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Ivan Kirigin's views on Robotics & Culture: future. perfect. progress.

Thursday, December 02, 2004

Wired on Military Robots

Interesting article. Particularly interesting is reference to the now weaponized TALON robots by Foster Miller. I would love to see more and more dangerous duties normally assigned to humans going to robots. Also, from the corporate site: "'Time' Magazine Recognizes Weaponized TALON Robot as one of the 'Most Amazing Inventions of 2004'". I think that makes sense, as long as the bot is useful. Tele-operation is very hard to make intuitive, so I find it hard to believe this current form of bot could replace ground troops, but it will help. Then again, video-games are ripe with dexterous tele-operation, but that might fit the saying "simulation is doomed to succeed".

On a side note, it is quite annoying the way an article about any robot that is for the military makes a reference to 'Terminator', and any robot for productivity gains yields an article mentioning unemployment. Recently the Instapundit, Glenn Reynolds, wrote about dealing with a robot to take care of his phone service. I would call it an 'AI' not a 'robot' because it isn't physically instantiated, but he makes the point related to unemployment:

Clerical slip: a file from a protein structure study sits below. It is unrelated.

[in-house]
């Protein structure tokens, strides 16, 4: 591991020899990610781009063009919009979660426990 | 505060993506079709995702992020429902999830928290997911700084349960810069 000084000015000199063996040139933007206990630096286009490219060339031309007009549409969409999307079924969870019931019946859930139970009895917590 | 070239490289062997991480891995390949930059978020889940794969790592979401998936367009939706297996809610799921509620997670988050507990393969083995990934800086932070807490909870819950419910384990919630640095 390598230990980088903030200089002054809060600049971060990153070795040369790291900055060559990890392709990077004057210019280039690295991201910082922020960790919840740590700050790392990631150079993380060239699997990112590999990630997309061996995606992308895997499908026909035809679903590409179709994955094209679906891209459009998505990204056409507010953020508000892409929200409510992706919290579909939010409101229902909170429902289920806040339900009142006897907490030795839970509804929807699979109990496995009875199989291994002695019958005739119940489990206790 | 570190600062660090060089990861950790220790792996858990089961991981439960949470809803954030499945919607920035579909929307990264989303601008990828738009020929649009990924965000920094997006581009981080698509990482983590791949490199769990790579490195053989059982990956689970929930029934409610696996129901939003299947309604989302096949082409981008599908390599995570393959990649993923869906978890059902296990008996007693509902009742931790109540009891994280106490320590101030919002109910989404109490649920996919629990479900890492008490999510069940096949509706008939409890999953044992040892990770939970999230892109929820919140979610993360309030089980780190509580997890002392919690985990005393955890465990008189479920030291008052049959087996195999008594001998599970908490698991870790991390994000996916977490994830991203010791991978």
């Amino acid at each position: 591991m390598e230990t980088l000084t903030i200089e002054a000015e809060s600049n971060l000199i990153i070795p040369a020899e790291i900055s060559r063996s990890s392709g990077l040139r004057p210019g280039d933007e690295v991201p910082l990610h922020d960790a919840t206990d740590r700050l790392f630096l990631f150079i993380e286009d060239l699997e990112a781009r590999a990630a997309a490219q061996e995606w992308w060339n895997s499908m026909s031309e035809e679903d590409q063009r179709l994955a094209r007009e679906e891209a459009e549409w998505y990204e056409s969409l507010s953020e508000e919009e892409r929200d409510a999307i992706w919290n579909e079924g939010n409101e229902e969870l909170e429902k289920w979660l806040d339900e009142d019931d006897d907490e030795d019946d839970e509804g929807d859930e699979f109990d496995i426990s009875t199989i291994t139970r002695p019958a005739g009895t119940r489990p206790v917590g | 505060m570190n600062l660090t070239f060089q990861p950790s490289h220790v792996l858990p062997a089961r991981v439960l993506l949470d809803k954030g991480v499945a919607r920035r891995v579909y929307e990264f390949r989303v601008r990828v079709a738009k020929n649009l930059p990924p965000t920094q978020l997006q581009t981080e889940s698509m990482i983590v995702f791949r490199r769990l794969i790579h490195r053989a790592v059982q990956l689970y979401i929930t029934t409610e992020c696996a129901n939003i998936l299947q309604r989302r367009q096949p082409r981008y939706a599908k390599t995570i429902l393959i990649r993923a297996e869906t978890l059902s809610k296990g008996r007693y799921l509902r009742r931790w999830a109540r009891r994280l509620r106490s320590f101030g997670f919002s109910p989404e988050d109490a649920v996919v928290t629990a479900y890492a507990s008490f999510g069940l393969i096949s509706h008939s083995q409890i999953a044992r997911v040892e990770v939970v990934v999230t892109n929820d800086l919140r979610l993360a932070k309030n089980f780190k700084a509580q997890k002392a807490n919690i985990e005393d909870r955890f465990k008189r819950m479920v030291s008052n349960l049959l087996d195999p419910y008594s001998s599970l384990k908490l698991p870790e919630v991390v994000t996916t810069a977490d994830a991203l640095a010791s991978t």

Efficiency. Although, as I mentioned above, a dull job was lost to the robot, I got to spend more time at my money-making job (writing a column for the Wall Street Journal, as it happens, though not on outsourcing, which would have been just too much of a coincidence) instead of waiting on hold. My wife, who uses the fax for her business, was able to send bills out to clients. And, overall, the sand-in-the-gears effect of dealing with customer service was reduced. Writ large, this kind of efficiency may well produce more new jobs in the aggregate than the automation replaces, though I don't know how you'd determine that. But it probably bears thinking about, because of the next point. We're going to see a lot more of this.


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